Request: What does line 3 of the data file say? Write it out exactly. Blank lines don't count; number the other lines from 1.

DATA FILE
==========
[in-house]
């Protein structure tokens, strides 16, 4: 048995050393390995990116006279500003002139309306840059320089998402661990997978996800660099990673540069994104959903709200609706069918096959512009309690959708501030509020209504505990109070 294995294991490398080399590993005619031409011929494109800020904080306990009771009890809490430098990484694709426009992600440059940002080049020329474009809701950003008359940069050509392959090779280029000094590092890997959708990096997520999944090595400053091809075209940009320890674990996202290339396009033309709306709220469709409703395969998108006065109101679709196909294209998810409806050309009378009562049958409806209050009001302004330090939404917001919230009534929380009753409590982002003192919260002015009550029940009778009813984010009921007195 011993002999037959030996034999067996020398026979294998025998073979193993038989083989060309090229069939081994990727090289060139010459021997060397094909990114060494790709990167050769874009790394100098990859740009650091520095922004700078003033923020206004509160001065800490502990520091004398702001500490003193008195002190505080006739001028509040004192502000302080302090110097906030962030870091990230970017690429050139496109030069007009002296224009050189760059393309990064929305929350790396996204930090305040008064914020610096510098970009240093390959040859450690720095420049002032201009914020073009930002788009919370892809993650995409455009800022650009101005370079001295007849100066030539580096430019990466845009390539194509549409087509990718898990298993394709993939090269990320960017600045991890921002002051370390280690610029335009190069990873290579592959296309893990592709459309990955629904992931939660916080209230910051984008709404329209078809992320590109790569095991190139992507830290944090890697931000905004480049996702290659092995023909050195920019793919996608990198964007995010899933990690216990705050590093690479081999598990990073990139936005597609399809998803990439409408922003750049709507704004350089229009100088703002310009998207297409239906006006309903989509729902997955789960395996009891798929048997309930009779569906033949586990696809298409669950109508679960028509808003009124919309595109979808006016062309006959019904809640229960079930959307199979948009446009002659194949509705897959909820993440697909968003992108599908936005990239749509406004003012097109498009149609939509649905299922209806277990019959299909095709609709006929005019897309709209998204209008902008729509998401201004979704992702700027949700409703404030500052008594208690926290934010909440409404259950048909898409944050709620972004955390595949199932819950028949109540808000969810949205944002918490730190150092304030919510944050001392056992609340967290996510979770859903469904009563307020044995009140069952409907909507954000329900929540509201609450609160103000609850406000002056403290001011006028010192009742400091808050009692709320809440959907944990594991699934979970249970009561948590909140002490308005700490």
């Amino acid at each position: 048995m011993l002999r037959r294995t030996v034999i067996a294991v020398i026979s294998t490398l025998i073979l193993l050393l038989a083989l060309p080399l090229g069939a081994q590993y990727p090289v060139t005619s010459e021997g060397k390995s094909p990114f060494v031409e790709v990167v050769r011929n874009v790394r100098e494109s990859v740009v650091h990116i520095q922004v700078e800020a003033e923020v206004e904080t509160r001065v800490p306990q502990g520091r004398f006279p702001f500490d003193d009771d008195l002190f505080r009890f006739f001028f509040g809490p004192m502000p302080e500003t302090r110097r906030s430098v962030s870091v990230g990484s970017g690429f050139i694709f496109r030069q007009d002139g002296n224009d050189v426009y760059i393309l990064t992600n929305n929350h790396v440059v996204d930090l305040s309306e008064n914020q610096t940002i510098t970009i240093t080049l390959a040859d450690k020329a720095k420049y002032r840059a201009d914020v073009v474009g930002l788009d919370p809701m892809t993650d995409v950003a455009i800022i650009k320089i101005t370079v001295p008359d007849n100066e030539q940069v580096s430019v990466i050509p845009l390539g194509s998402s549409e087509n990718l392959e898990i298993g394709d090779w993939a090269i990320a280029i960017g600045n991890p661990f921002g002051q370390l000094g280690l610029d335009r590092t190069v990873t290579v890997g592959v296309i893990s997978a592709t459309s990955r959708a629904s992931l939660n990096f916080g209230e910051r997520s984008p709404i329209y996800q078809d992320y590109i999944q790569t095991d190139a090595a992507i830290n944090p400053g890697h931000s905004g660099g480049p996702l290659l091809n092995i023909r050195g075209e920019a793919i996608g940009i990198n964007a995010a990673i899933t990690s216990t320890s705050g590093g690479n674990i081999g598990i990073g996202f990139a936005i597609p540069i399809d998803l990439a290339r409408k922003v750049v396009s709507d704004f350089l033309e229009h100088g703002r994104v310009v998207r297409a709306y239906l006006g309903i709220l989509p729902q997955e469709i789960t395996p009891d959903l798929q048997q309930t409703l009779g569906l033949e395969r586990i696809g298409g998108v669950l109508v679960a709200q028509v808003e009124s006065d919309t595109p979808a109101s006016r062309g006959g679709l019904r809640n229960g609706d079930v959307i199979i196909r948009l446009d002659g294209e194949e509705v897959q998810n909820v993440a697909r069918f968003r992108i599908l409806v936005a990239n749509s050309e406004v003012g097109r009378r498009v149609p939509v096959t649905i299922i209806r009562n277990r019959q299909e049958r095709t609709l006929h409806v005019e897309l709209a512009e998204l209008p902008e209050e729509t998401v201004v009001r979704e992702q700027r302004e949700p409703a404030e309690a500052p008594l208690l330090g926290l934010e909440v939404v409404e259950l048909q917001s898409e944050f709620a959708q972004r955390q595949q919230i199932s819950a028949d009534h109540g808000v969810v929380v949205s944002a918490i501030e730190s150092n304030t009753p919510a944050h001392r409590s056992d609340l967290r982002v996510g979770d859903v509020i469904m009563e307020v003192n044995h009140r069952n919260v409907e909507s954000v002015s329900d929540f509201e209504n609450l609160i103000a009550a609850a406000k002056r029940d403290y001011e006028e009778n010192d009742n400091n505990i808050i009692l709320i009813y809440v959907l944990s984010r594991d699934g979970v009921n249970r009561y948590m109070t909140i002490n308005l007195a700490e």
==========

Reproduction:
């Amino acid at each position: 048995m011993l002999r037959r294995t030996v034999i067996a294991v020398i026979s294998t490398l025998i073979l193993l050393l038989a083989l060309p080399l090229g069939a081994q590993y990727p090289v060139t005619s010459e021997g060397k390995s094909p990114f060494v031409e790709v990167v050769r011929n874009v790394r100098e494109s990859v740009v650091h990116i520095q922004v700078e800020a003033e923020v206004e904080t509160r001065v800490p306990q502990g520091r004398f006279p702001f500490d003193d009771d008195l002190f505080r009890f006739f001028f509040g809490p004192m502000p302080e500003t302090r110097r906030s430098v962030s870091v990230g990484s970017g690429f050139i694709f496109r030069q007009d002139g002296n224009d050189v426009y760059i393309l990064t992600n929305n929350h790396v440059v996204d930090l305040s309306e008064n914020q610096t940002i510098t970009i240093t080049l390959a040859d450690k020329a720095k420049y002032r840059a201009d914020v073009v474009g930002l788009d919370p809701m892809t993650d995409v950003a455009i800022i650009k320089i101005t370079v001295p008359d007849n100066e030539q940069v580096s430019v990466i050509p845009l390539g194509s998402s549409e087509n990718l392959e898990i298993g394709d090779w993939a090269i990320a280029i960017g600045n991890p661990f921002g002051q370390l000094g280690l610029d335009r590092t190069v990873t290579v890997g592959v296309i893990s997978a592709t459309s990955r959708a629904s992931l939660n990096f916080g209230e910051r997520s984008p709404i329209y996800q078809d992320y590109i999944q790569t095991d190139a090595a992507i830290n944090p400053g890697h931000s905004g660099g480049p996702l290659l091809n092995i023909r050195g075209e920019a793919i996608g940009i990198n964007a995010a990673i899933t990690s216990t320890s705050g590093g690479n674990i081999g598990i990073g996202f990139a936005i597609p540069i399809d998803l990439a290339r409408k922003v750049v396009s709507d704004f350089l033309e229009h100088g703002r994104v310009v998207r297409a709306y239906l006006g309903i709220l989509p729902q997955e469709i789960t395996p009891d959903l798929q048997q309930t409703l009779g569906l033949e395969r586990i696809g298409g998108v669950l109508v679960a709200q028509v808003e009124s006065d919309t595109p979808a109101s006016r062309g006959g679709l019904r809640n229960g609706d079930v959307i199979i196909r948009l446009d002659g294209e194949e509705v897959q998810n909820v993440a697909r069918f968003r992108i599908l409806v936005a990239n749509s050309e406004v003012g097109r009378r498009v149609p939509v096959t649905i299922i209806r009562n277990r019959q299909e049958r095709t609709l006929h409806v005019e897309l709209a512009e998204l209008p902008e209050e729509t998401v201004v009001r979704e992702q700027r302004e949700p409703a404030e309690a500052p008594l208690l330090g926290l934010e909440v939404v409404e259950l048909q917001s898409e944050f709620a959708q972004r955390q595949q919230i199932s819950a028949d009534h109540g808000v969810v929380v949205s944002a918490i501030e730190s150092n304030t009753p919510a944050h001392r409590s056992d609340l967290r982002v996510g979770d859903v509020i469904m009563e307020v003192n044995h009140r069952n919260v409907e909507s954000v002015s329900d929540f509201e209504n609450l609160i103000a009550a609850a406000k002056r029940d403290y001011e006028e009778n010192d009742n400091n505990i808050i009692l709320i009813y809440v959907l944990s984010r594991d699934g979970v009921n249970r009561y948590m109070t909140i002490n308005l007195a700490e």